Thursday, July 29, 1999

Hawaii sovereignty supporters
to lower U.S. flag

By Pat Omandam


Hawaiians this Saturday will observe the restoration of the Hawaiian kingdom after it was forced under British rule for five months in 1843 -- some 50 years before the 1893 overthrow of the kingdom by American interests.

The 15th observance of Sovereignty Restoration Day will be from noon to 2 p.m. at Thomas Square.

According to Kekuni Blaisdell of the Kanaka Maoli Tribunal Komike, in the early 1840s, during the reign of King Kamehameha III, English consul Richard Charlton made outrageous land claims against the Hawaiian people to provoke a British takeover.

At his request, a British war cruiser arrived on Feb. 10, 1843, under the command of Lord George Paulet, who demanded special lands and rights from the king for British subjects, as well as a $117,300 indemnity.

Unable to pay, Kamehameha III ceded his kingdom to Paulet under protest and appealed to Queen Victoria for redress.

Meanwhile, British fleet commander Adm. Richard Thomas, enforcing his country's policy that the laws and customs of native governments be treated with courtesy and respect, sailed from Mexico to Hawaii to remedy the trouble in Hawaii.

On July 31, 1843, Thomas ordered the Hawaiian flag raised and the kingdom restored at a ceremony at Kulaokahu'a -- which today is known as Thomas Square, which is named after him.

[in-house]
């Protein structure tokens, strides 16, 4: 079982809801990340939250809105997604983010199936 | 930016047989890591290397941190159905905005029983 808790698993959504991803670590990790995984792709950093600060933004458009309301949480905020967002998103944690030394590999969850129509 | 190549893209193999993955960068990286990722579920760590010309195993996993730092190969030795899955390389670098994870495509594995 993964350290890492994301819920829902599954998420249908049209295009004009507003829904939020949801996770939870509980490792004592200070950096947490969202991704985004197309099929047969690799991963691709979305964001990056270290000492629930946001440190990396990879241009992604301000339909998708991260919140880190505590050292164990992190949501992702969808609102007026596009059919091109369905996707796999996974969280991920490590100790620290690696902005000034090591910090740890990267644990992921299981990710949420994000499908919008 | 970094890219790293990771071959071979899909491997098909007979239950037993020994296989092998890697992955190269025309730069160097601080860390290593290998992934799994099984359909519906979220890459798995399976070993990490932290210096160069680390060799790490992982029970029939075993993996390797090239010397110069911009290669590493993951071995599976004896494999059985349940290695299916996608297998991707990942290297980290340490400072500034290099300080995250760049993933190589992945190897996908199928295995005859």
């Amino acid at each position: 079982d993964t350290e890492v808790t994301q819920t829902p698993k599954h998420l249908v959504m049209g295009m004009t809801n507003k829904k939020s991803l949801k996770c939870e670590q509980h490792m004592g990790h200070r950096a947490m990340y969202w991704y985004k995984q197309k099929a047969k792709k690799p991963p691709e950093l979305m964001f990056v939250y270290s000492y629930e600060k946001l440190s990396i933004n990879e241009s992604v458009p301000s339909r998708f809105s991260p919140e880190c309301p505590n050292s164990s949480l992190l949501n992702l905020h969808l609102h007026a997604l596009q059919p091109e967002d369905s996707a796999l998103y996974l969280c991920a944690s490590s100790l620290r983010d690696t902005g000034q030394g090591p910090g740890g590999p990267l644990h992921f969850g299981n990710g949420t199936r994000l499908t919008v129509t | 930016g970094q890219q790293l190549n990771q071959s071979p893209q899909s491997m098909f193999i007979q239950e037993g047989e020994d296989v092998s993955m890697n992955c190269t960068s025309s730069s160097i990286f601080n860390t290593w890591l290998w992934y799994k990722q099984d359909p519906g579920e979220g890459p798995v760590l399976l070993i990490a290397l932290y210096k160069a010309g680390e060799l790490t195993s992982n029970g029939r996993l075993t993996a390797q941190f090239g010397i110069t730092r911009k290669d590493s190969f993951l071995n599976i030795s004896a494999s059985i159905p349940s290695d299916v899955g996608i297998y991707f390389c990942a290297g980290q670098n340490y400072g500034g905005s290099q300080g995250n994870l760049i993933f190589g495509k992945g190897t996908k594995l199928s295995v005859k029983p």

Kamehameha III proclaimed a 10-day holiday, and throughout his reign, July 31 was celebrated as Ka La Ho'iho'i Ea or Sovereignty Restoration Day.

"We do what Admiral Thomas did in the sense that instead of pulling down the British flag, we pull down the American flag and call upon the United States to withdraw from over a century of illegal occupation of our homeland, and to respect our inherent sovereignty, just like Admiral Thomas did," said Blaisdell, a physician and a native activist.

Blaisdell added that the king also proclaimed what was to become the Hawaii state motto: "Ua mau ke ea o ka 'aina i ka pono."

The state officially translates this as, "The life of the land is perpetuated in righteousness." Others believe that it means, "The sovereignty of the land is maintained by pono/right behavior."

Hawaii was annexed to the United States in 1898 and became a state in 1959. The observance was revived in 1985.

The gathering will include an "awa ceremony, potluck picnic, hula and the flag-raising ceremony. For more information, Call Ka Pakaukau or the Kanaka Maoli Tribunal Komike at 595-6691 or the Ahupuaa Action Alliance at 738-0084.

United States Public Law 103-150

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